Complete overhaul of the ChaiLights calendar
• More graphics to add visual interest to the page.
• Icons with listing to indicate events that are free, family-friendly, include food and/or need a RSVP.
• Event addresses are listed in a box at the bottom of the page, eliminating redundancy of including addresses for events occurring at the same location.
Our new Page 2
• Offers a quick pictorial look at key stories inside the paper and notes additional features available online (stories, photo galleries, videos, polls, etc.)
• Consolidates several items previously scattered throughout the paper, including:
– Newspaper index
– Candle-lighting times for Shabbat and Jewish holidays
– Corrections and clarifications
– Masthead (listing of staff, freelancers and board members)
Moved to new locations in the paper
• News & Schmooze – now on Page 3
• Yiddish word of the week and Jewish trivia — now on the Jewish Lite page with the weekly crossword puzzle.
In addition, the Light is adding new content, including a Jewish celebrity column every other week. Instead of Mishpacha, the Light’s monthly section dedicated to parenting, the paper will include parenting content regularly in its features section. Readers can also expect more arts, entertainment and food coverage, along with intermittent installments of Editor-in-Chief Emeritus Bob Cohn’s Cohnipedia feature about St. Louis Jewish history. Special sections such as Israel Alive! and Women in Business also will be part of the mix, and new ones will be added in the coming months.
We are also hoping to beef up two other sections:
• Opinions: We invite community members to offer their views and insights on issues to reflect the diversity of community thinking on issues of importance. Email email@example.com for more information.
• Simchas: Our page highlighting celebrations such as bar and bat mitzvahs, wedding and engagement notices and anniversary and birth announcements. For information on submitting simchas online, visit stljewishlight.com/simchas.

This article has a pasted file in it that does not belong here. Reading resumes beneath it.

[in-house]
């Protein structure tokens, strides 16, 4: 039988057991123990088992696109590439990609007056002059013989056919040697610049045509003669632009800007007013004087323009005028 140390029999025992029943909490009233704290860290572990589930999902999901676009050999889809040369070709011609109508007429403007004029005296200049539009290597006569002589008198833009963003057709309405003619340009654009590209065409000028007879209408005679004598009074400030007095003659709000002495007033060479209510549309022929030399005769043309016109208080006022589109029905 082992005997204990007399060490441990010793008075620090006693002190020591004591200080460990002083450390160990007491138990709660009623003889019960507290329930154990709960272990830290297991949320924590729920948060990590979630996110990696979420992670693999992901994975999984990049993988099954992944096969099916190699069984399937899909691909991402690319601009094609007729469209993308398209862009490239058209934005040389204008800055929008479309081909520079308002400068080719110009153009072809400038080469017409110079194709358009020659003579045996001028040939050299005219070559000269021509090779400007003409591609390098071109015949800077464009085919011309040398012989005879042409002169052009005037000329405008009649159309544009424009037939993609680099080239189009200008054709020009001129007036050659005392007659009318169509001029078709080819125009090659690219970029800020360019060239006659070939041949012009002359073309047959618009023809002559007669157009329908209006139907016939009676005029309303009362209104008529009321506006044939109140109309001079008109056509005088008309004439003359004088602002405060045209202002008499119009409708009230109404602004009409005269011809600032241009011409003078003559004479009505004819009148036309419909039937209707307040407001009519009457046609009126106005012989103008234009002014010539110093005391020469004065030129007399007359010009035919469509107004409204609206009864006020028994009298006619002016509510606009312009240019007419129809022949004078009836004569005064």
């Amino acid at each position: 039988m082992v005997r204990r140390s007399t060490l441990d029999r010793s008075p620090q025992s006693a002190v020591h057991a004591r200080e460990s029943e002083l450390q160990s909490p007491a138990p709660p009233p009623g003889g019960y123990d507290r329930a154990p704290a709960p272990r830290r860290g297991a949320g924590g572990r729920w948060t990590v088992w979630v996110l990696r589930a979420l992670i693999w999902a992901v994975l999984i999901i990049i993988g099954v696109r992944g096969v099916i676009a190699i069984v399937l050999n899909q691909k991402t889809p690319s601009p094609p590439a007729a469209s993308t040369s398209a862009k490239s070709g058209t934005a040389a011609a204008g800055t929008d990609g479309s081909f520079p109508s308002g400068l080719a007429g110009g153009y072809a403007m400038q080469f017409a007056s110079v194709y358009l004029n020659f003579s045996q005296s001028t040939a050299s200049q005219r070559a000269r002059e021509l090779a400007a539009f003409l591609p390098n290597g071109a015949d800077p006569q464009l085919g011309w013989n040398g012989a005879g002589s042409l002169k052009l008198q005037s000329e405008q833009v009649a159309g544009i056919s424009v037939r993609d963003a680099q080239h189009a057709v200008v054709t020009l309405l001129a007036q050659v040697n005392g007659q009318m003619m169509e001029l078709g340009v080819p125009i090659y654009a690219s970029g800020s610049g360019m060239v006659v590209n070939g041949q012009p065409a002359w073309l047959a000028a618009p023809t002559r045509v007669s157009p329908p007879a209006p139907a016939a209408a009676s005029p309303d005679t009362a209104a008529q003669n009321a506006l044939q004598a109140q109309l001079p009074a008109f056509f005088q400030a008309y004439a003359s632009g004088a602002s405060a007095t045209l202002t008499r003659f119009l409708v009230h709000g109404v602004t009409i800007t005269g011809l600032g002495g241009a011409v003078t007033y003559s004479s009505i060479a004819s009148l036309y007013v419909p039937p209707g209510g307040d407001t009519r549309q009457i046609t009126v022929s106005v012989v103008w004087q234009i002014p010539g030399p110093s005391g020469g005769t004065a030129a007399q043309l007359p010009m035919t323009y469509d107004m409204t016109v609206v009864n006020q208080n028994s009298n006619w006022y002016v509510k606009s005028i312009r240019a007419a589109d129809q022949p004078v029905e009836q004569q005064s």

“We look forward to receiving and publishing more photos from the community and encourage more submissions of celebrations — births, engagements, weddings, and anniversaries,” said Silber, who led the Redesign Task Force. “With this new look, readers will be able to enjoy a whole new up-to-date feel for the paper, including a new front page header, boldly identified sections, an increase in photos of community events, an easier to navigate community calendar, a clearly identified area for letters to the editor, email addresses for contributors, links to online content, overhauls of the front and second pages, improved space and placement for advertisers.”
Each time a newspaper undergoes a redesign, some readers initially object because they are used to the old format. That’s understandable. Generally it takes a month or two for readers to acclimate to the new format. Like all dynamic publications, we are a work in progress: If we find something is not working, it can always be changed. We also encourage your feedback and suggestions. Please tell us what you think by contacting me at firstname.lastname@example.org or calling 314-743-3669.